Micro Frontends Architecture with Webpack Module Federation (Part 2)

over 2 years

* This article is also available in Turkish.

In our first article where we shared our experience of transitioning to micro-frontends architecture at Trendyol GO, we talked about our decision-making process and our basic design preferences. After the POC, it was time to split the entire project and make improvements in accordance with the Module Federation.

We will share the problems we encountered in this process and our solutions to these problems.

Create-React-App and Module Federation

Our app was built with create-react-app. CRA does not support Webpack 5 as of today. In order to use Module Federation, it is necessary to switch to Webpack 5.

Initially, we looked for a way to modify Webpack settings without ejecting from the CRA. We tried solutions like Craco and react-app-rewired; however, these tools did not fully meet our demands. For example, although Craco allowed us to override the standard CRA settings, we saw problems with Webpack 5 compatibility.

While we were researching, we came across a build tool called Razzle. With this tool, we saw that we could modify Webpack settings as we wanted and we had the chance to start implementing the Module Federation with a simple Webpack update, since it supports Webpack 5; however, as you can see the details under the next heading, we had to give up on this build tool after a while.

Production Mode Errors and Switching to Custom Webpack 5 Config

After building the applications in Webpack’s production mode, we noticed that there were some inconsistencies and errors in our micro-frontends structure.

  • Uncaught TypeError: Cannot read property ‘call’ of undefined errors during routing.
  • Maximum call stack size exceeded errors on micro-frontends.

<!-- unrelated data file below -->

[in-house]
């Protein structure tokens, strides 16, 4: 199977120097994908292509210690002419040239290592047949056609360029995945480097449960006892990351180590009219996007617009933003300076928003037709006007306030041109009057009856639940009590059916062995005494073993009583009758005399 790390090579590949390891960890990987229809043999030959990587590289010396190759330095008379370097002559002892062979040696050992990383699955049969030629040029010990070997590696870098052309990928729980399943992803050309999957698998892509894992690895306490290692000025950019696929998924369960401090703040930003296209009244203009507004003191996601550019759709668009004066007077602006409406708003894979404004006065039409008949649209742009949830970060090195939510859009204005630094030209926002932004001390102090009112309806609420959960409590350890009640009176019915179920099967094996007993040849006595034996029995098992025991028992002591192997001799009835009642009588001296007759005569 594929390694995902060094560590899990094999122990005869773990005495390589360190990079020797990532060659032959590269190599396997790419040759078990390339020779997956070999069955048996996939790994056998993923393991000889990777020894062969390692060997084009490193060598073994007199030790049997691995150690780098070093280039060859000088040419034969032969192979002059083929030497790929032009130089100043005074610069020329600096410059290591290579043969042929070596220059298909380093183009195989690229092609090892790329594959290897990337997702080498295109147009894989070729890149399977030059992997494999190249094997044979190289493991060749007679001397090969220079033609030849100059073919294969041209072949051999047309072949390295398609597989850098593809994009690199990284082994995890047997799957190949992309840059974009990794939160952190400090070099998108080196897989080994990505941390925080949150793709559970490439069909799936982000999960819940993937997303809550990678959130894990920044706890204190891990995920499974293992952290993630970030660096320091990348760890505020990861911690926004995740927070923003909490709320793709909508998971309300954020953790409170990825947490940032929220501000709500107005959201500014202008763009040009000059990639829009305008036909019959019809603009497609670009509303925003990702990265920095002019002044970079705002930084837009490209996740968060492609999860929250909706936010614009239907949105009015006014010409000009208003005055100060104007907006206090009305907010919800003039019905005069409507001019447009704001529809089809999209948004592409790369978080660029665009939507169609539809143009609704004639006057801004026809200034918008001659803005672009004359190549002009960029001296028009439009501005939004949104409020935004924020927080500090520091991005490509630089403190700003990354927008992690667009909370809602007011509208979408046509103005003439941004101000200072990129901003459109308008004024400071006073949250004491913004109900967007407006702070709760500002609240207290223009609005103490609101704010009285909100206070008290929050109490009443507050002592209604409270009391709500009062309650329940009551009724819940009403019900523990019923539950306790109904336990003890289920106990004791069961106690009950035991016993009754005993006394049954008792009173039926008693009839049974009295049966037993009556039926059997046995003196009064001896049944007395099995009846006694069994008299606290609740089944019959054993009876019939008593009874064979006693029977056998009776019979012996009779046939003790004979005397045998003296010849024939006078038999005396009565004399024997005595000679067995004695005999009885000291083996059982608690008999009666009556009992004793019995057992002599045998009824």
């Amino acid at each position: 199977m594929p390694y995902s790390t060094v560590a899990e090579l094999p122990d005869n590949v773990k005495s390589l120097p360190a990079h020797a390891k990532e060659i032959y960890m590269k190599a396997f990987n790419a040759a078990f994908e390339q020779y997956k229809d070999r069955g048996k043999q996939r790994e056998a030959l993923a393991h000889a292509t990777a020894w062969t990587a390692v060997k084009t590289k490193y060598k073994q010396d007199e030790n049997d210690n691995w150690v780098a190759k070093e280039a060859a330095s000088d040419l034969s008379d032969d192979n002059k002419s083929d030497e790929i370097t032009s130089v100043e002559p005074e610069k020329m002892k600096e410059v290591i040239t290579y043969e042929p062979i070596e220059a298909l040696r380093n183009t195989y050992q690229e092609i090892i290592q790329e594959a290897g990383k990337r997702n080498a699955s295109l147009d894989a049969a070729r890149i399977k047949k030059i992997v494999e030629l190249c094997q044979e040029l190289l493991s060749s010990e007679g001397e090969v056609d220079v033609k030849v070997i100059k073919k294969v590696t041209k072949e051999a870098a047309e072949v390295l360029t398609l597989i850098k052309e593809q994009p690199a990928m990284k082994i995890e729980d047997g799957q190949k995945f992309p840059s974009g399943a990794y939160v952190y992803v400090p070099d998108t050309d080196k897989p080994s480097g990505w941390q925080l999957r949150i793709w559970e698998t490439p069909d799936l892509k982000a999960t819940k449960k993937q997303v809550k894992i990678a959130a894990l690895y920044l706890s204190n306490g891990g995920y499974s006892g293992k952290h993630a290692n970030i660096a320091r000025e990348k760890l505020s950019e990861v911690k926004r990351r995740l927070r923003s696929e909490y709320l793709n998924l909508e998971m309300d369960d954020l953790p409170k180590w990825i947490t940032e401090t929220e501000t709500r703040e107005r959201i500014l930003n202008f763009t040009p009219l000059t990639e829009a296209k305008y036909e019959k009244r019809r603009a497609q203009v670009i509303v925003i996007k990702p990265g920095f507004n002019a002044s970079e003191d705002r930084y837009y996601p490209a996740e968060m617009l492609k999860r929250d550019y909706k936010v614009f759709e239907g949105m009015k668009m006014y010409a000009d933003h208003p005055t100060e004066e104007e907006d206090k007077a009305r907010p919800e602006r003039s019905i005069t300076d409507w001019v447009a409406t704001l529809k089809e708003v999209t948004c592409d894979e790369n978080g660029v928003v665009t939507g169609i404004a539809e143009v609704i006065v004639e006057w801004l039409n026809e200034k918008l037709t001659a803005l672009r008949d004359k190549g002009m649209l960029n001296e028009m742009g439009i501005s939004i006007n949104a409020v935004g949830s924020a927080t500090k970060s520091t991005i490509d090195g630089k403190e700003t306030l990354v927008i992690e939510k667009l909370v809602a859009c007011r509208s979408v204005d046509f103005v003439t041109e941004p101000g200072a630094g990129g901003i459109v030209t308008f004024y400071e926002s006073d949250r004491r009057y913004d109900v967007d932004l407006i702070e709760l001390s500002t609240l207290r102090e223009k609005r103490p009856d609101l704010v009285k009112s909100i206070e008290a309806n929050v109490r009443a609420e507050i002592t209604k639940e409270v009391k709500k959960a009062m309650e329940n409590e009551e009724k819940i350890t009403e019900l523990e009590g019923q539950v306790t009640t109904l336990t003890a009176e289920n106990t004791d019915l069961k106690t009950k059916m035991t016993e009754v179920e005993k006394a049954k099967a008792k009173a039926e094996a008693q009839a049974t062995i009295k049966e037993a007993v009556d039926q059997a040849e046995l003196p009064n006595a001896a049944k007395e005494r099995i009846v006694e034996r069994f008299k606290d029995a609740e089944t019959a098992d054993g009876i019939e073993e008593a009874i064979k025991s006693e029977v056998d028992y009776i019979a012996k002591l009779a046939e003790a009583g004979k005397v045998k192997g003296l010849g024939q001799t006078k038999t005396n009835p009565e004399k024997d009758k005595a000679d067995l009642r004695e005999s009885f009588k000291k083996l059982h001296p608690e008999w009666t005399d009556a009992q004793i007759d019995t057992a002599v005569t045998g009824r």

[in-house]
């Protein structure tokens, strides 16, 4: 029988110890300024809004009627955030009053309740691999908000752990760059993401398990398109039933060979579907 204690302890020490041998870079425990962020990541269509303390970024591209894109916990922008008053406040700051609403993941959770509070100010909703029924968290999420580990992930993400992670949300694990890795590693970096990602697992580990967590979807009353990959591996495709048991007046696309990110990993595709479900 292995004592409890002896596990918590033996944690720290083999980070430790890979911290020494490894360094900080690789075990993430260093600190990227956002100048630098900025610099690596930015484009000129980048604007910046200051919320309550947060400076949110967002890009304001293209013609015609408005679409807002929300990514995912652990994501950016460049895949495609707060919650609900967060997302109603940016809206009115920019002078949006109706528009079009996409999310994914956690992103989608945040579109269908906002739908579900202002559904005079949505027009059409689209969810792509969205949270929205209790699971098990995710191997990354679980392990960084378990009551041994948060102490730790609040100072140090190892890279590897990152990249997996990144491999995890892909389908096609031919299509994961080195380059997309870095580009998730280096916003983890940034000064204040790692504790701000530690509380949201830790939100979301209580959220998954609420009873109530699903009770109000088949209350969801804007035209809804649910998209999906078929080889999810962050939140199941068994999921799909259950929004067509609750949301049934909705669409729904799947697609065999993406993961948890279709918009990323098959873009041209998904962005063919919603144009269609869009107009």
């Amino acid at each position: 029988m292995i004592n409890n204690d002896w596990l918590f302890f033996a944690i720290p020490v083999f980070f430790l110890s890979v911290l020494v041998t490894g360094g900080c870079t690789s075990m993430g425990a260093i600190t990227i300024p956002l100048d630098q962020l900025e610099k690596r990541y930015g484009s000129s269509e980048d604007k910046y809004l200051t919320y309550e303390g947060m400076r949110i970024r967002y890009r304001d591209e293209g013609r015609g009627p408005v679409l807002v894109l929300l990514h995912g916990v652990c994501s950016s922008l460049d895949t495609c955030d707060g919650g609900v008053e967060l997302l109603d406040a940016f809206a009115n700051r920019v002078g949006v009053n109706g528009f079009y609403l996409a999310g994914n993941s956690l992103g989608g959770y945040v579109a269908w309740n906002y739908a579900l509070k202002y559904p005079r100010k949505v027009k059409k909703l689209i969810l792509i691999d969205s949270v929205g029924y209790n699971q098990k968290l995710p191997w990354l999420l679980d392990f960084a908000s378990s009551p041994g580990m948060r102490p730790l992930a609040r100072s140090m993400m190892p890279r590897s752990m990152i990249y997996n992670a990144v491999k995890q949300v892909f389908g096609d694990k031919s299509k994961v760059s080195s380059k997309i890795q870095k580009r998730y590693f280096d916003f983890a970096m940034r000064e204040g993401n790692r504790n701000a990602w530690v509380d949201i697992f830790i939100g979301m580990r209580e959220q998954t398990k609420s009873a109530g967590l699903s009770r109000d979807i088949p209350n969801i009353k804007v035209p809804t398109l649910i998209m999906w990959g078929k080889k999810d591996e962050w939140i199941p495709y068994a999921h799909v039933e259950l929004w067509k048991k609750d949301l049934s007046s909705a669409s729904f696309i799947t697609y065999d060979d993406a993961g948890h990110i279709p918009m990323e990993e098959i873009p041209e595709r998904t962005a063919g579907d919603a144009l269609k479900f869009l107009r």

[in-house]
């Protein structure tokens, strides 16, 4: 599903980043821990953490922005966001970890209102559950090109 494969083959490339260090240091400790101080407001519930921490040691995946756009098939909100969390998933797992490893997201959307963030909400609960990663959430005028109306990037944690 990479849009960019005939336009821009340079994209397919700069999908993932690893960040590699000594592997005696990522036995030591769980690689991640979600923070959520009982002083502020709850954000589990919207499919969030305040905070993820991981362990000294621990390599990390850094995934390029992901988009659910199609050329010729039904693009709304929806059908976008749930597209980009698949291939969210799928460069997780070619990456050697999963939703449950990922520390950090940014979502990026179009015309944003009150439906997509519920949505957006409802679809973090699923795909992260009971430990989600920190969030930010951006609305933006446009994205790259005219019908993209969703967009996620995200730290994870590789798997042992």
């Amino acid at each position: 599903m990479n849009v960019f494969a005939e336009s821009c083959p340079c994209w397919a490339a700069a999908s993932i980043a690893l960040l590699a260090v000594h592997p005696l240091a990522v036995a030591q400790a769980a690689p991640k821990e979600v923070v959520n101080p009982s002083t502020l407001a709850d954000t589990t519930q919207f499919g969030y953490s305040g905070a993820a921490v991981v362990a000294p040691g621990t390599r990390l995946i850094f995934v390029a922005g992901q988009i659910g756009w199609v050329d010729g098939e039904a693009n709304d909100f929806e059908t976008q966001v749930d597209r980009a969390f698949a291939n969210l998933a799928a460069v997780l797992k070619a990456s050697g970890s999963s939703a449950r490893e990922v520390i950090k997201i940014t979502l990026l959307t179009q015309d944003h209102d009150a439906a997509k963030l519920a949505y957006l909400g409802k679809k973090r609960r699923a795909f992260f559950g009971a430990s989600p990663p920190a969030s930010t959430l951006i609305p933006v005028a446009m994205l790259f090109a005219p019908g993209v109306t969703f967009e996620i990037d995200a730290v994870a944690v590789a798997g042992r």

• Minified material-ui error problems.

We investigated the errors and found that the problems were related to the optimizations that our preferred build tool implemented for Webpack production builds. These include some Terser plugin settings and cases such as using AggressiveMergingPlugin.

When faced with problems, we chose to write a simple Webpack 5 configuration that would meet the needs of our application. Webpack 5’s standard optimizations for production mode enabled our applications to run without any problems.


One of the important issues is that micro-frontends manage their own routings to keep their relationship with Shell loosely coupled.

In the structure we set up, we preferred to install micro-frontend modules at the route level on the Shell. When the /mf-a path is reached, the Shell lazy loads the Micro-Frontend-A application, in the same way it loads Micro-Frontend-B when the user gets to the /mf-b path.

// shell/src/Shell.js

import ...

const MicroFrontendA = lazy(() => import('MicroFrontendA/MicroFrontendARoutes'));
const MicroFrontendB = lazy(() => import('MicroFrontendB/MicroFrontendBRoutes'));

const Shell = () => {
    return (
            <Menu />
                <Suspense fallback={<div>Yükleniyor...</div>}>
                        <Route exact path="/">
                            <Redirect to="/mf-a" />
                        <Route path="/mf-a">
                            <MicroFrontendA />
                        <Route path="/mf-b">
                            <MicroFrontendB />